I do support the idea of making sure  that homeowners who split their lots comply with the state’s requirement and live in their homes for three years. Enforcing this law, perhaps with a fee or fine, could deter investors from taking advantage of SB 9. Currently investors are buying up homes and converting them to rentals or jacking up prices. This is an urgent problem and I feel that this city needs to consider a “flipping fee” to deter this kind of predatory activity. This fee should go into our city’s affordable housing fund.

Instead of complaining about SB 9, the Council needs to pass design standards to insure that any homes built under SB 9 are consistent with the character of the neighborhood. It is also a good idea to read the Terner study (summarized below) and not be swayed by irrational fears.

I’d like to conclude by saying that as a person of faith, I believe in the Golden Rule: “treat others as you wish to be treated.” Because I am blessed with owning a home here in Pasadena, I want to do everything possible to ensure that others have that blessing. I am also aware that I have benefited from policies that have inhibited the production of homes and thereby raised prices beyond what people can afford. The home that Jill bought for $140,000 in the 1990s is now worth over $850,00. Jesus says; “To whom much is given, much will be required: (Luke 12:48). If you have heard that line of wisdom, you know it means we are held responsible for what we have. If we have been blessed with homes that have increased wildly in value, it is expected that we do what we can to benefit others. I hope you will take this teaching to heart as you consider how to respond t  SB 9.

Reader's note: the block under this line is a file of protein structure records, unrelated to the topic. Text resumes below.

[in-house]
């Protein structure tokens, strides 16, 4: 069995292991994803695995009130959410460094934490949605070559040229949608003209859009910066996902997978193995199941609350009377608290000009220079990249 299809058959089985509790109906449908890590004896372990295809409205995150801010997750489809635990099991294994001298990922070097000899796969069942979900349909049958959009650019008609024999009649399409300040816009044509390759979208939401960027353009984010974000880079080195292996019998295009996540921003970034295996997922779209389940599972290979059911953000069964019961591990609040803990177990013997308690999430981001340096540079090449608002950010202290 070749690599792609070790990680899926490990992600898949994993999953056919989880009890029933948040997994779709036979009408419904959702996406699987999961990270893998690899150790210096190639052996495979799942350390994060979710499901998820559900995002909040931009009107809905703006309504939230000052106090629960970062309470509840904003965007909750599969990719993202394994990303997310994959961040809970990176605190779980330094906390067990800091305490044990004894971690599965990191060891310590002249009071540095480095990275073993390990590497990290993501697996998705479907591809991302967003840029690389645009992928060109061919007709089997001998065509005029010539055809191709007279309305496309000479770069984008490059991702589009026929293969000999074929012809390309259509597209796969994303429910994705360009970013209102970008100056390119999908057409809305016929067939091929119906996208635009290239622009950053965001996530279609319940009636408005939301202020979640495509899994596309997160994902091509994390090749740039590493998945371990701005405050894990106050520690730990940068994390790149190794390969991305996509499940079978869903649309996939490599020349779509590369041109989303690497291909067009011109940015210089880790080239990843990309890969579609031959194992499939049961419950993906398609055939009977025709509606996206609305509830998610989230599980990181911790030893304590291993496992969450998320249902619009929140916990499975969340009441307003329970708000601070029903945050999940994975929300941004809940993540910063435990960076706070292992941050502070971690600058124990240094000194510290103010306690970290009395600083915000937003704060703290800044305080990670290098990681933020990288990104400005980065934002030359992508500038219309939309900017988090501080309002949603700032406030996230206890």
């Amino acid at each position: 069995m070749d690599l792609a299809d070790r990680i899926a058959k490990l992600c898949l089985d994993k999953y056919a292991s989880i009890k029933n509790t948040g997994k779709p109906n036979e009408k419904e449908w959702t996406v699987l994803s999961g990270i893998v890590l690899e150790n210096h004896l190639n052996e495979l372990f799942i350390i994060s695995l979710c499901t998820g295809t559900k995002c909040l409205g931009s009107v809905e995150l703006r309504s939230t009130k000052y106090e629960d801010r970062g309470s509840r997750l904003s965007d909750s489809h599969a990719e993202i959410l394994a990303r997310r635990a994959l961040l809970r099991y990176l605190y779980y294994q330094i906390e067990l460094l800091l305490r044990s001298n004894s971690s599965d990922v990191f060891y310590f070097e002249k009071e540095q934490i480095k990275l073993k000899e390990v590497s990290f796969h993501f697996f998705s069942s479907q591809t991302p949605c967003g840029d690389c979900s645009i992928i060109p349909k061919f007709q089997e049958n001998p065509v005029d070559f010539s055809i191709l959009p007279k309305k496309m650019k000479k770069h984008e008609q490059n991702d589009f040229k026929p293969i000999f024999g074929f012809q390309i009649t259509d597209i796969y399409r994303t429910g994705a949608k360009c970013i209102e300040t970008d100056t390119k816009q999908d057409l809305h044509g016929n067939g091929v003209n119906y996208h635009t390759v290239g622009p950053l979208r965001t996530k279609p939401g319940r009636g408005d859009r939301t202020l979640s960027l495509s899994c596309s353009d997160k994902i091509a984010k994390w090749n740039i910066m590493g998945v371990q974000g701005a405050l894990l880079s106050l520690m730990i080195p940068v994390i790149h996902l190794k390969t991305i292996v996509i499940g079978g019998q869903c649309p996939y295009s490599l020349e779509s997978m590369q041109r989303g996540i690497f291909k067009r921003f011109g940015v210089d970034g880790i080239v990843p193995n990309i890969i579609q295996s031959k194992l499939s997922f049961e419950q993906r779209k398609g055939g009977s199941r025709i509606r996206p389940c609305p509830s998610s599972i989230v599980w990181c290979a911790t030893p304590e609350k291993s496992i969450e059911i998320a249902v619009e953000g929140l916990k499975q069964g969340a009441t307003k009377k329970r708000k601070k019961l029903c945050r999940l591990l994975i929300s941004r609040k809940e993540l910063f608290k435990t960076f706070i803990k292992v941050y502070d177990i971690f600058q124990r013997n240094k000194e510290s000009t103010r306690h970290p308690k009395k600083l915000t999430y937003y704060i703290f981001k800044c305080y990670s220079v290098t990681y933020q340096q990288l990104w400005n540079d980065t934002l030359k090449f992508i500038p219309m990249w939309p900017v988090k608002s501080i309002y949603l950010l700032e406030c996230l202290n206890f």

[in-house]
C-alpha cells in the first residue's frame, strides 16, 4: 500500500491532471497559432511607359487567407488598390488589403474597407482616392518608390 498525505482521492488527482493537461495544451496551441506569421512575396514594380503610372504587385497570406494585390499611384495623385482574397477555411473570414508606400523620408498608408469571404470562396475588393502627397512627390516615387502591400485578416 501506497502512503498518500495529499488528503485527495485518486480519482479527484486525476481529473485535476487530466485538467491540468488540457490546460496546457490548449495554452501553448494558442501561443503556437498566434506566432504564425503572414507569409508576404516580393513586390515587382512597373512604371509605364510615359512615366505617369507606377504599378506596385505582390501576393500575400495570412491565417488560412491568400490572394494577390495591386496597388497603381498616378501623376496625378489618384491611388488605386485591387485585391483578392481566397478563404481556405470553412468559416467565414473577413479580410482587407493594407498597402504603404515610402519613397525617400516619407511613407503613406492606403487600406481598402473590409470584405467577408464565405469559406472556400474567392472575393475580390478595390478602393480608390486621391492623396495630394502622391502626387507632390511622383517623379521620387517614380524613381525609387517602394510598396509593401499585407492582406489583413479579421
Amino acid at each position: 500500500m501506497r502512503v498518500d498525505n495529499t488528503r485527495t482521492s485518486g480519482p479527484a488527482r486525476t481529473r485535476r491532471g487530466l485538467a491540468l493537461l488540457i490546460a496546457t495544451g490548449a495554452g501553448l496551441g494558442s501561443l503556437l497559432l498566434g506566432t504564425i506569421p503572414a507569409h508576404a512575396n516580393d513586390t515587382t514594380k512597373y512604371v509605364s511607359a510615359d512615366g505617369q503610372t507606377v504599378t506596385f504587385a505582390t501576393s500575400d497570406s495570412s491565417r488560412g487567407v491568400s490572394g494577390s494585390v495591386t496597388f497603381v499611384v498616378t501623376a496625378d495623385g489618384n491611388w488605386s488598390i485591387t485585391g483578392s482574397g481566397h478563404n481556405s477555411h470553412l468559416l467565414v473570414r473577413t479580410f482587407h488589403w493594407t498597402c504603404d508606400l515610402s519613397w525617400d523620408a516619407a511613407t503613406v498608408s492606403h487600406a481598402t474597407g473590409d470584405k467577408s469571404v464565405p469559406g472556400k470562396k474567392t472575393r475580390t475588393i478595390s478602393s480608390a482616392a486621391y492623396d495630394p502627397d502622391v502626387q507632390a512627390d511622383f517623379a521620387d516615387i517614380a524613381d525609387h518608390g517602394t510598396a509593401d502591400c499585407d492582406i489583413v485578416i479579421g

Respectfully, Anthony Manousos

HOW WOULD SB 9 AFFECT HOUSING?

Few neutral studies on the potential impacts of SB 9 — and practically none on SB 10 — are available, but commentators and news publications often cite a July report from the Terner Center for Housing Innovation at UC Berkeley. It noted that the bill could allow property owners access to financing options as they construct additional units, but ultimately expressed doubt that its provisions would result in effects as sweeping as proponents hope and critics fear.

The main issue, according to the center, is that renting or selling a home developed under SB 9 would not be financially viable for many property owners. The report said SB 9 could enable the development of units on 410,000 of California’s single-family parcels, just 5.4% of such parcels in the state.
Out of those 410,000, the report’s authors estimated, the legislation would make new development financially feasible on just 110,000 parcels (for the remaining parcels, some development is already feasible, but the report authors said SB 9 would allow for even more units).

The center, which collaborated with MapCraft Labs, estimated that out of the 18,300 single-family parcels in Burbank, about 15,500 would be eligible under SB 9. However, the organization noted that the bill would increase the number of market-feasible units by roughly 800 parcels, for a total of an estimated 1,300 newly feasible units.
In total, the report noted, SB 9 could allow for the creation of more than 714,000 new homes — primarily duplexes — in California that would not otherwise be market feasible. However, it pointed out that many property owners may not want to pursue the options offered by the bill.“But despite the concerns of some of its detractors, SB 9 will not lead to the overnight transformation of residential neighborhoods,” the authors added. “Differential owner preferences and limited applicability means that only a share of that potential is likely to be developed, particularly in the near term as awareness and capacity expands.“As such, while important, the new units unlocked by SB 9 would represent a fraction of the overall supply needed to fully address the state’s housing shortage.”

Housing Controversy: Senate Bills 9 and 10, Explained